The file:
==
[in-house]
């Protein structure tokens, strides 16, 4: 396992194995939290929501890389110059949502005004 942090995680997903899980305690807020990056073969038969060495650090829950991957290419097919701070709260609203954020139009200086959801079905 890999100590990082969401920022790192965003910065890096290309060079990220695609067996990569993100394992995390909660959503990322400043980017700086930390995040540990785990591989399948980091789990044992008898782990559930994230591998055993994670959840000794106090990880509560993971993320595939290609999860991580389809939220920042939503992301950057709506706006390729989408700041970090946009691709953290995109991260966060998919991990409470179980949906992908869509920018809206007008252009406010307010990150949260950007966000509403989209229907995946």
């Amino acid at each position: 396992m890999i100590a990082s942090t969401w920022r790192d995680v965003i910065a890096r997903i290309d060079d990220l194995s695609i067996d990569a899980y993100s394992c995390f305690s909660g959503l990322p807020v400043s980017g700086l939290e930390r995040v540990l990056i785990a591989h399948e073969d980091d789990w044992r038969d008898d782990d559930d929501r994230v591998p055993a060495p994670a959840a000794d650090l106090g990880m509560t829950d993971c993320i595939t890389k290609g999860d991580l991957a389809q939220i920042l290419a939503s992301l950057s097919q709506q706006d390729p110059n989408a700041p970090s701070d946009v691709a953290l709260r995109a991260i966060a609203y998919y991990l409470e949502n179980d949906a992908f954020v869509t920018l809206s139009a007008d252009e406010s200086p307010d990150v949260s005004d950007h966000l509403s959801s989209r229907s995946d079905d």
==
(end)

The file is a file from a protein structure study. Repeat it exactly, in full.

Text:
[in-house]
């Protein structure tokens, strides 16, 4: 396992194995939290929501890389110059949502005004 942090995680997903899980305690807020990056073969038969060495650090829950991957290419097919701070709260609203954020139009200086959801079905 890999100590990082969401920022790192965003910065890096290309060079990220695609067996990569993100394992995390909660959503990322400043980017700086930390995040540990785990591989399948980091789990044992008898782990559930994230591998055993994670959840000794106090990880509560993971993320595939290609999860991580389809939220920042939503992301950057709506706006390729989408700041970090946009691709953290995109991260966060998919991990409470179980949906992908869509920018809206007008252009406010307010990150949260950007966000509403989209229907995946």
């Amino acid at each position: 396992m890999i100590a990082s942090t969401w920022r790192d995680v965003i910065a890096r997903i290309d060079d990220l194995s695609i067996d990569a899980y993100s394992c995390f305690s909660g959503l990322p807020v400043s980017g700086l939290e930390r995040v540990l990056i785990a591989h399948e073969d980091d789990w044992r038969d008898d782990d559930d929501r994230v591998p055993a060495p994670a959840a000794d650090l106090g990880m509560t829950d993971c993320i595939t890389k290609g999860d991580l991957a389809q939220i920042l290419a939503s992301l950057s097919q709506q706006d390729p110059n989408a700041p970090s701070d946009v691709a953290l709260r995109a991260i966060a609203y998919y991990l409470e949502n179980d949906a992908f954020v869509t920018l809206s139009a007008d252009e406010s200086p307010d990150v949260s005004d950007h966000l509403s959801s989209r229907s995946d079905d």